Debut album Insanium was constructed remotely, which isn’t surprising when you consider the geographic distance between members. While this modern method of writing may prove practical, there are those who miss the spontaneity of hiring a rehearsal room and band jams. Is Sherinian conscious of that? “Well, Ron is in New Jersey and I’m in Los Angeles, so everything is remote,” he explains. “We both have studios and we’re both pretty adept, so if we have ideas or are inspired, we put it out and send the session over. He’ll add to it or expand or vice versa and that’s how the whole record has been done. Then we would add Dino into the mix and get his vocals on top of it.

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“The new Black Country Communion record was all of us in the same room, learning the songs in the control room, then going into the live room and playing it – one or two takes a recording and then move to the next song. We would never be able to do that in a band like Whom Gods Destroy. It’s just too technical and there’s too much shit going on. It would take weeks of rehearsal; we don’t have the luxury of that because we’re scattered all over the globe.”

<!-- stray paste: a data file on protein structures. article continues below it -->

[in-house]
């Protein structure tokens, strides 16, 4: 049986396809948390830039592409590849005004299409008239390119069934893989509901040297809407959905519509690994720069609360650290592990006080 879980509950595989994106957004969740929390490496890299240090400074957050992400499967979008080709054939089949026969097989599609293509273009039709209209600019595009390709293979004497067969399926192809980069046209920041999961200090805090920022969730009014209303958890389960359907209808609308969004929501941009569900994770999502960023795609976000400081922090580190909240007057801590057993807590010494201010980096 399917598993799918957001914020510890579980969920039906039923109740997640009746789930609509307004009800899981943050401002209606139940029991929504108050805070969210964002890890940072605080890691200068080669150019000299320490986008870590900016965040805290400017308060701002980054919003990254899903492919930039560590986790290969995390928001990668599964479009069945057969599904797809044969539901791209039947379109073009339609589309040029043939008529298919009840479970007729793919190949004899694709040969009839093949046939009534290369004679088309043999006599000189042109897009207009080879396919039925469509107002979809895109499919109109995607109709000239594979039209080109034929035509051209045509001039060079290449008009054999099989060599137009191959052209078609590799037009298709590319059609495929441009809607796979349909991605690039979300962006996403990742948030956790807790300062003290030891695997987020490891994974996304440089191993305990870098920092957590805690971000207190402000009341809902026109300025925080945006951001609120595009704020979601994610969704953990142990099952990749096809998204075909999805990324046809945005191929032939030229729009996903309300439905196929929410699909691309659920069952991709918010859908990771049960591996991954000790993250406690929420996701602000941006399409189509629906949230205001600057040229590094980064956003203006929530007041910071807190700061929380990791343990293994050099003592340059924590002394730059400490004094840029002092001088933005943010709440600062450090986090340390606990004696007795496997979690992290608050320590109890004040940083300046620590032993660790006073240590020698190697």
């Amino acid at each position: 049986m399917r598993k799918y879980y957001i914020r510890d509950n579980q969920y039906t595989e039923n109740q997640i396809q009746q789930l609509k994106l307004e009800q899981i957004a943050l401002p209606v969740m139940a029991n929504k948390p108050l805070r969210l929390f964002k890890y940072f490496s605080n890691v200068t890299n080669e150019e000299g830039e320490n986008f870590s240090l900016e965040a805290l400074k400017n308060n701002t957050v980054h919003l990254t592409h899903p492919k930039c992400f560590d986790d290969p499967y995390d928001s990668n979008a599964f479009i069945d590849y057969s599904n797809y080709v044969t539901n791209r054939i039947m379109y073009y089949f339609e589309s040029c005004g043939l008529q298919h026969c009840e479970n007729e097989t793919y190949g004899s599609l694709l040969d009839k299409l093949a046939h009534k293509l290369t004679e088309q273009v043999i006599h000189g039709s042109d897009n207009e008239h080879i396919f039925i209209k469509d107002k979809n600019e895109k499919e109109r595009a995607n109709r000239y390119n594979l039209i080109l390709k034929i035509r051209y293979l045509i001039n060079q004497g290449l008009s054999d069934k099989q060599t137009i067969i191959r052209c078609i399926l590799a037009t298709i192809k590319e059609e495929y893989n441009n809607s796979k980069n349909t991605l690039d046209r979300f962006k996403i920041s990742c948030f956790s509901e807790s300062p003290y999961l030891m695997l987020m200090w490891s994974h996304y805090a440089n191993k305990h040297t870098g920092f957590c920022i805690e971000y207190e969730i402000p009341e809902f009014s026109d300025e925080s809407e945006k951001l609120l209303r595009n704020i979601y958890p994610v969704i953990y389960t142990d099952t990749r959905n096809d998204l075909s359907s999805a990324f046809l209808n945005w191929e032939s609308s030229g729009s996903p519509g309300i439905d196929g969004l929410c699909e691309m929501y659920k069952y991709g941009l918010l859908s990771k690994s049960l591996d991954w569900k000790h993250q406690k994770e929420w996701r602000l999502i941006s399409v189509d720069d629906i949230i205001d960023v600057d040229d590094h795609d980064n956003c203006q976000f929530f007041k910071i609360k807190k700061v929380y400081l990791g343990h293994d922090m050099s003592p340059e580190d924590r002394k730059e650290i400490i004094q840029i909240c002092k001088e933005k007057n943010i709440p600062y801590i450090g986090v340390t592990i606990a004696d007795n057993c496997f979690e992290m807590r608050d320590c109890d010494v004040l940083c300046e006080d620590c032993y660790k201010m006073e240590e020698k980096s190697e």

Progressive metal is a crowded genre, overpopulated by bands satisfied with merely repeating the past and adopting a template of contrived musical chaos. Whom Gods Destroy retain a uniqueness that’s lacking in the competition, possessing an identifiable edge that makes them an endearing proposition. There’s a care that’s been taken when constructing the songs. “That has to do with the fact that Ron and I have such signature styles on our instruments that you can’t really put labels on us,” he argues. 

Ron and I were thinking, ‘Everyone had done outer space, everyone has done Greek mythology… Let’s go Star Trek!’

“We’re chameleons and can morph into any genre – whether that’s hippie rock, instrumental, jazz passages, neoclassical, full metal or prog or whatever. It’s going to sound like us. So that’s an advantage that we have over a lot of these other bands. A lot of it comes down to the singers. The vocals can really make a good band great; a crummy singer can make a great band not so great. Dino wrote the lion’s share of the lyrics and Ron contributed on Over Again, but it’s mostly Dino. He did a fantastic job.”